More than 30 jobs are at risk at the skills development charity Skills for Logistics after its board yesterday announced its closure and possible entry into administration in the wake of pressure from the trustees of its pension scheme.
SfL, one of 18 sector skills councils in the UK, develops and delivers programmes to attract and develop staff for the freight logistics industry. Its accounts for the year ending 31 March 2014 show it had an income of £3.6m and 34 full-time-equivalent staff in that year.
A statement circulated yesterday to staff and external stakeholders said: "The board of Skills for Logistics has taken the decision to close the business and is considering placing the company into administration in order to facilitate this closure. This has happened due to pressure placed on the business by the trustees of the pension scheme, which SfL joined following its initial set-up in 2003."
The charity’s accounts say that its pension deficit was estimated to be £1.2m on 31 March 2014, down from an estimated £1.5m in 2010, but because the charity is part of a multi-employer scheme it is "unable to identify its share of the underlying assets and liabilities in the scheme on a consistent and reasonable basis".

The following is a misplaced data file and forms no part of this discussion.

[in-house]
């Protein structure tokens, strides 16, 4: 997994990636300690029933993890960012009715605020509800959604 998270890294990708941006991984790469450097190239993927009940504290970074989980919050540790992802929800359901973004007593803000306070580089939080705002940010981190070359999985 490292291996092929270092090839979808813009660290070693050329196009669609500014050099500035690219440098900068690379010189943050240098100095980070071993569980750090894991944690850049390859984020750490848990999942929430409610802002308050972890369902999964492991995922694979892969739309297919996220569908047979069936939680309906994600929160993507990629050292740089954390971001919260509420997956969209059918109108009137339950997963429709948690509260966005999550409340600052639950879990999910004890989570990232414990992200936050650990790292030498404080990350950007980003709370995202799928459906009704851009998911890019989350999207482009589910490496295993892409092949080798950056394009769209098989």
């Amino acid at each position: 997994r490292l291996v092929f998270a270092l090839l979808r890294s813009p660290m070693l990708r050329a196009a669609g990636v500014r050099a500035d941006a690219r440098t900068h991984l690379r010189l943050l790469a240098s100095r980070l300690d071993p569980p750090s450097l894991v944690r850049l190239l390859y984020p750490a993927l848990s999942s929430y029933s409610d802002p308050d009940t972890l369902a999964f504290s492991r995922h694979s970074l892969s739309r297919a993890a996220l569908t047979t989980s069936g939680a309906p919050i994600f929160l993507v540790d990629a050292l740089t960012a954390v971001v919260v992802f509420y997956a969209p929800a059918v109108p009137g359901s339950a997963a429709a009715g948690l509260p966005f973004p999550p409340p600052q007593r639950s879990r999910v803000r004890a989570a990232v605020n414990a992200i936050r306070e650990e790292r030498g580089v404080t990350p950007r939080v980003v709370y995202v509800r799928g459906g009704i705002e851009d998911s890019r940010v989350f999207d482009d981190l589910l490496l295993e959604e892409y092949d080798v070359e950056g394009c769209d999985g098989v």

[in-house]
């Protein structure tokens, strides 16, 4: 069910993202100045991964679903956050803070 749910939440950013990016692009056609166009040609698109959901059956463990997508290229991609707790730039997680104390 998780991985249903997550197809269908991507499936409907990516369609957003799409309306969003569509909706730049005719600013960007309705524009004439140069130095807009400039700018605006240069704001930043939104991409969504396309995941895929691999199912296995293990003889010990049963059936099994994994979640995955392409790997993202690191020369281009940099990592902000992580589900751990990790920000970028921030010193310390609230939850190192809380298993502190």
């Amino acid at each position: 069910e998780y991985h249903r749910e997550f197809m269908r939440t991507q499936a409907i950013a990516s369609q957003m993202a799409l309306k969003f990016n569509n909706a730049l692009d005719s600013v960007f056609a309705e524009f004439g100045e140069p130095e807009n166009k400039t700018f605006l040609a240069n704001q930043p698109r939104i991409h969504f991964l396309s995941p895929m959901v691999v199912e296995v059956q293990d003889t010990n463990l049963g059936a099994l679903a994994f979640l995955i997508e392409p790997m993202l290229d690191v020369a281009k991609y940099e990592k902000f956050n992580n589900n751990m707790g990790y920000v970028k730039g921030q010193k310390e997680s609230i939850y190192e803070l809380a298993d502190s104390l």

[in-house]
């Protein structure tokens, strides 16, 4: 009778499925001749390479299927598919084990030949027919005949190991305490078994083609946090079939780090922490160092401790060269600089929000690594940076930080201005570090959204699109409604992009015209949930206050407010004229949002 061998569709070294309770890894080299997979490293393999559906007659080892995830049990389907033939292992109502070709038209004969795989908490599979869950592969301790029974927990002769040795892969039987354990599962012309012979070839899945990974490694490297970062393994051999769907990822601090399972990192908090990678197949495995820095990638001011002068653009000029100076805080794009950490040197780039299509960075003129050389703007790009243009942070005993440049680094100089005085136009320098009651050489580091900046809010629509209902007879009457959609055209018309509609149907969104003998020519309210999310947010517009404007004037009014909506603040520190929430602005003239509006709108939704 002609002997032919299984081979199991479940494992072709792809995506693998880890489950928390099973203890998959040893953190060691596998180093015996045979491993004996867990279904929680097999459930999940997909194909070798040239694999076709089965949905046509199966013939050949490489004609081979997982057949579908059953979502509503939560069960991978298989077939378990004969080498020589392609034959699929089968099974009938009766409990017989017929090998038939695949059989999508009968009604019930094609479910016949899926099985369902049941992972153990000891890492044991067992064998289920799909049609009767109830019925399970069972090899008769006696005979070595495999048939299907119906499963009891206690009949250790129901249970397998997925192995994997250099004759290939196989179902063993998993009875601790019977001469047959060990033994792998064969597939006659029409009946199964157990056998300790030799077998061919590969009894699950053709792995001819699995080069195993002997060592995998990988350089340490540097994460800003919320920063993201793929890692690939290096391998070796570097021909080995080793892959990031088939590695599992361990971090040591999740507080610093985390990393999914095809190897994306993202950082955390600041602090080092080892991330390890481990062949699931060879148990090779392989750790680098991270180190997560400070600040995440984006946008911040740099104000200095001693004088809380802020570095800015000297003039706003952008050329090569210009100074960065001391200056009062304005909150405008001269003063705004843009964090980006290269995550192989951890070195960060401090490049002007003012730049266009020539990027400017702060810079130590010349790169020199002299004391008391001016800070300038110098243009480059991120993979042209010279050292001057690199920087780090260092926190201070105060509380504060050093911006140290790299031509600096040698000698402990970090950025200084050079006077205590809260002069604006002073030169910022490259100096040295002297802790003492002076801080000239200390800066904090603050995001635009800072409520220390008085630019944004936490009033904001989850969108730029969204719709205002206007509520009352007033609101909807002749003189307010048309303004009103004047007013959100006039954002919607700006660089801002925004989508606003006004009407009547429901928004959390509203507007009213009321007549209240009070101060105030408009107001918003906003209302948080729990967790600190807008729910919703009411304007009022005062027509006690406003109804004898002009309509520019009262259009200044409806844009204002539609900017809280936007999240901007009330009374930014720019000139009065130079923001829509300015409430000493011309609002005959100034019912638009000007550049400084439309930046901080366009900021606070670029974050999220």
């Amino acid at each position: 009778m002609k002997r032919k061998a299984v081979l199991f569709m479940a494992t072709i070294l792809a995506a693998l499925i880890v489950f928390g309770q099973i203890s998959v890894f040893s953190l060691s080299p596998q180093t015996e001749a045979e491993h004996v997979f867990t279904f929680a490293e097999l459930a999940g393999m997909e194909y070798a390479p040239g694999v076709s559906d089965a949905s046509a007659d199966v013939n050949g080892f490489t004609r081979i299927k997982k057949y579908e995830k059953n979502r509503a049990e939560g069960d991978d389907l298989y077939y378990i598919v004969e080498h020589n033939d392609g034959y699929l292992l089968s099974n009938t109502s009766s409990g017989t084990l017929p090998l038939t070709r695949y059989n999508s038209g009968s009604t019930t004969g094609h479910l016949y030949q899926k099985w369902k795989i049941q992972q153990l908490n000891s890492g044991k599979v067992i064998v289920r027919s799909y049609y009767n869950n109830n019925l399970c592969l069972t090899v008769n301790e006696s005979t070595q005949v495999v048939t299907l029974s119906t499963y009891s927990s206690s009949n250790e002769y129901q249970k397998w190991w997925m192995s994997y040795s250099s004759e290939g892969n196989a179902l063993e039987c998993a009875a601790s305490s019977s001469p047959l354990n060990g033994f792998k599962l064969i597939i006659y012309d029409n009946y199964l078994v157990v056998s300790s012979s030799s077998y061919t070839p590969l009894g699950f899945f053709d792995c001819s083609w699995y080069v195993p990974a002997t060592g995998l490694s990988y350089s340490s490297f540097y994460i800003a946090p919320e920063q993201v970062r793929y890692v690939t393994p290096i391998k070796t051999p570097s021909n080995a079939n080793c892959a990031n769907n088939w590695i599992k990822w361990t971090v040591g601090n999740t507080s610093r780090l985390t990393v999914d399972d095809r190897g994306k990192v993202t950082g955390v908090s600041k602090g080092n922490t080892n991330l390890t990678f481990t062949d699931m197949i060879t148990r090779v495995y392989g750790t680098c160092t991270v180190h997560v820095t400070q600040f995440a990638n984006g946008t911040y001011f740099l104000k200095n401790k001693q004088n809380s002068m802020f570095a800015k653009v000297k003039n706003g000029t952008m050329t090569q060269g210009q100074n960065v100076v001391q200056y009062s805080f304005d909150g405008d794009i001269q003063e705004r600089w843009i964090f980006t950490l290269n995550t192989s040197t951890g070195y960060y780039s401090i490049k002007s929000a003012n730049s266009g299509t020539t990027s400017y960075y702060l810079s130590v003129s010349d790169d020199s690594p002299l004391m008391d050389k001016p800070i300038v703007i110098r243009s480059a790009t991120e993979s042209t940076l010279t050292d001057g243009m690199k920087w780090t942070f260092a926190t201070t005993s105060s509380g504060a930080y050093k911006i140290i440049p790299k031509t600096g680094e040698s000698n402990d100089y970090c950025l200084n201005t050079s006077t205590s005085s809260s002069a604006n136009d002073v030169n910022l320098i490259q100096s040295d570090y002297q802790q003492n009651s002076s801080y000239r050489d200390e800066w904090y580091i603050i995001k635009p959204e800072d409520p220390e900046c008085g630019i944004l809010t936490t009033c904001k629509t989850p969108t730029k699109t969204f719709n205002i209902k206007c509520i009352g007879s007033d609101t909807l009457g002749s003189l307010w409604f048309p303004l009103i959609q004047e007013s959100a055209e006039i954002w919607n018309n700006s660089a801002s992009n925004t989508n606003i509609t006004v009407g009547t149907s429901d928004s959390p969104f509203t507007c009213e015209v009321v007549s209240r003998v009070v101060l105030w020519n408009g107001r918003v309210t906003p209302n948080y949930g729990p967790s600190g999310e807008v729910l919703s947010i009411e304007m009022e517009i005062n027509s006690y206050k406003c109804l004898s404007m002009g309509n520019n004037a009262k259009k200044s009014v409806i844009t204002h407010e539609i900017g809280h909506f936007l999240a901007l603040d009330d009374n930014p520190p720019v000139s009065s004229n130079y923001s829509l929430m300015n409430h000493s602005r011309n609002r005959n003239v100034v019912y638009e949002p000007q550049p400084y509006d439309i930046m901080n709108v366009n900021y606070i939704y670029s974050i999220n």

The SfL statement continues: "Like many similar organisations, the significant pension deficit and subsequent ongoing recovery payments have placed extreme pressure on a smaller SfL business in a rapidly changing economic environment."
The statement says that another factor in the closure has been SfL’s struggle to replace revenue streams after the withdrawal of public funding. It is possible that some SfL activities and staff will continue to operate in another form, the statement implies. It says that the charity’s trustees are "starting to work with our stakeholders to find a natural home for any ongoing projects".
Andrew O'Brien, head of policy and public affairs at the Charity Finance Group, said this case reminded charities of the need to fully understand, regularly review and where necessary adapt their pension arrangements. "Government and regulators also need to ensure that sufficient information is given to charities about pension risks, so that they can take appropriate actions," he said.
SfL is one of the 18 sector skills councils and five sector skills bodies, a number of which are charities, including the voluntary sector body Skills Effect, and the Federation for Industry Sector Skills & Standards, which oversees the 23 organisations.